Camp under the stars and trek from snow-covered peaks down through the tropical river valley of Apurímac Canyon and hike up to the high jungle which for centuries hid the two most impressive of Peru's Inca sites: the lost city of Choquequirao (Aymara for 'Cradle of Gold') and Machu Picchu (Quechua for 'Old Peak'). This challenging, unconventional adventure will take us through small Andean villages, along Inca paths and everchanging landscapes.
Early in the morning, at the agreed time we'll pick you up at your hotel and head by car to San Pedro de Chachora (28masl) a town in Abancay Province. At Cahora we will arrange our supplies, camping and cooking equipment on the mules. We'll begin our hike around 11:00am, hiking for about 2½ hours to Capuliyoc (2750masl), 11.5km away. At this site we will rest and enjoy our lunch before beginning the 8km zigzag descent to our first campsite. Along the way we'll enjoy amazing views of one of the world's deepest canyons, Apurímac, especially from Cocamazana viewpoint, from where we'll also be able to see Choquequirao and our campsite. When we reach Chikisca we'll shower, set up camp, have dinner and spend the night.
After an early and replenishing breakfast we'll descend to the low-point of our hike, the mighty Apurimac River (1850masl), whose cold waters are fed by runoff from the glacial peaks. Crossing the river by bridge, we'll begin to hike to our lunch site Marampata. It will take about 5 hours to make it from the river to our campsite for the night, Choquequirao Camp, near Choquequirao Archeological site. The area surrounding this famous ruined city, with the Apurímac river roaring below it, is majestic, flanked by thick forest pushing up the eastern slopes of the mighty Andean range, circled by its snow-capped peaks. The cold stretches are characterized by ichu prairie grass, and the warmer stretches boast varieties of orchids. The wildlife of this highly diverse area has adapted to the strong daytime sun and cold nightly frosts. It includes the rooster of the rocks (the bright national bird of Peru), foxes, vizcachas, condors, skunks, pumas, hummingbirds, and bears.
We'll share a delicious breakfast and then explore the agricultural terraces of the lower section of the Choquequirao site before hiking up behind the mountain and descending to the famous ruins of Choquequirao, one of the last bulwark of Inca resistance, where Manco Inca retreated after Cusco fell to the Spanish. The last Inca, Tupac Amaru, is believed to have been raised here among priestesses.
Its temples, fortress, Inca homes, storehouses, fountains and canals, main plaza and ceremonial platform, and Andean terraces provide priceless insight into the Inca world despite the fact that only 30%, or 1810 hectares, of the site has been uncovered and restored. We'll enjoy our lunch at Blanco River before hiking to Maizal, and go to our campsite for the night.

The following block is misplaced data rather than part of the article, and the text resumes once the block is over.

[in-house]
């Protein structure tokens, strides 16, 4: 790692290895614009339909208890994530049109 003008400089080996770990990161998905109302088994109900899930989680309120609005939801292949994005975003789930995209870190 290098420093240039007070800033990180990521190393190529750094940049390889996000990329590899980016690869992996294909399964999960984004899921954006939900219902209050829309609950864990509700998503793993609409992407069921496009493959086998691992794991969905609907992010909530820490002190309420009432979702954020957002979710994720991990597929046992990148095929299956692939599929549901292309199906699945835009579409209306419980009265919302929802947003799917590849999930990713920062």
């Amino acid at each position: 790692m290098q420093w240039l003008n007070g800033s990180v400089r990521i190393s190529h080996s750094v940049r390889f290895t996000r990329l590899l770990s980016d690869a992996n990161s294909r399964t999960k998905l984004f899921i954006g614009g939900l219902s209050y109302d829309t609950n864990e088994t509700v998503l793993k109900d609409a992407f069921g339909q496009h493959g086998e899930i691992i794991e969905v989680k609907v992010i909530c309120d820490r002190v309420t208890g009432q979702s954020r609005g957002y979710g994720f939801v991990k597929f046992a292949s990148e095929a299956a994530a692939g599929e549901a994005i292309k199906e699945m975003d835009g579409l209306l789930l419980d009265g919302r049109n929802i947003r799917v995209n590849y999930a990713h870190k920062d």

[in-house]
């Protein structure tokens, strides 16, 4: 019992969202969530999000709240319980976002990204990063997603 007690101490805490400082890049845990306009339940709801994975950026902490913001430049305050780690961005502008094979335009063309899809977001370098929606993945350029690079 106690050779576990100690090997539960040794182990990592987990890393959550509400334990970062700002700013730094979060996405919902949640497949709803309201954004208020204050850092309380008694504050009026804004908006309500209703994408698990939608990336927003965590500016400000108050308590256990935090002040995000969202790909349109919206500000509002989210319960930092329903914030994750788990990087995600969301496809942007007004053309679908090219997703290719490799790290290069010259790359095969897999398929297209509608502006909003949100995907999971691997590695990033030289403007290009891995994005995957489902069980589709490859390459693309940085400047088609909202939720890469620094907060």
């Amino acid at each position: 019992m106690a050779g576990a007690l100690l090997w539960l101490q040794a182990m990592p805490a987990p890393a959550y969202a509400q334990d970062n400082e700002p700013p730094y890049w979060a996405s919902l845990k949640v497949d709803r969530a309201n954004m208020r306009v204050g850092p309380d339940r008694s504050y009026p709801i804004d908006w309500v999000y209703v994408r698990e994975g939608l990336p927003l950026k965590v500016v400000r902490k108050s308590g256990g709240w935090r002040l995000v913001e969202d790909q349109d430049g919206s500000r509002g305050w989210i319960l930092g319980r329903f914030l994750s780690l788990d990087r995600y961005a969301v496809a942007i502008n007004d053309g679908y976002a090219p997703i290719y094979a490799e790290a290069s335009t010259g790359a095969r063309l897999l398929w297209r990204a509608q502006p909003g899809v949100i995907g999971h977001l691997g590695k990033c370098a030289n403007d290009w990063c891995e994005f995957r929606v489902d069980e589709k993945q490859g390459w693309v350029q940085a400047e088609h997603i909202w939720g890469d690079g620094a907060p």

In the morning of day four we'll climb to the San Juan Pass with its impressive panoramic views. After lunch, we'll descend along a route taking us past the Victoria Mineshafts, where we'll be able to catch sight of the silver particles. We'll constinue our descent route into the Yanama River Valley, with its lush greenery and waterfalls, where we'll set up camp for the night..
After a delicious breakfast our day's hike begins as we ascend along a route to Yanama Pass (4300masl) that will show us views of Corihuaynachina glacier. After this point the path is downhill and we'll enter Totora Valley. While in the valley we'll stop for lunch and pass various small villages along the trail. The descent will continue until Collpapampa Valley, where we will camp. This is where the ridge often called the 'eyebrow' of the jungle begins.
Today we'll enjoy a change of landscape and vegetation, passing various fruit (lemons, bananas, oranges, etc) and coffee plantations as we descend. Those who wish may relax in one of the natural thermal baths along the trail. (Entry cost is not included.) Our campsite on this day will be the famous Zahauyaco, colloquially know as 'The Beach' or La Playa, a riverside paradise boasting a tropical climate. At this point we will say goodbye to our muleteer, who will not be continue with us.
In the morning after our breakfast we will take a local microbus to Santa Teresa. At that point its a little less than an hour walk to the Vilcanota River, from where we'll continue to the Hydroelectric station by truck. At the Hydroelectric we'll have lunch and then take the train Aguas Calientes (the colloquial name for Machu Picchu Pueblo). This is the small but vibrant base-town from which visitors access the ruins. Dinner on this day will be in a local restaurant, and we'll spend the night in town. (This is not a camping night.)
On the final day we'll wake up very early for breakfast, around 4:00am, and leave for Machu Picchu Archeological Complex. Our aim is to watch the sun rise over the mysterious ruins and beat the crowds arriving on the first trains. Our guide will spend about two hours taking us through the site so that we can learn about Machu Picchu's enigmatic history and the significance of the site's most striking structures. Ending at the most important site of any Inca city, the Sun Temple's Intihuatana, a solar clock famously designed to align with the sun on the equinoxes, appearing to hold the sun in place for some moments. After the tour you'll have free time to take photos and explore the citadel on your own before we need to return to Aguas Calientes. You'll have time to have lunch in town before we catch the evening train returning to the Imperial city of Incas and our starting-point, Cusco.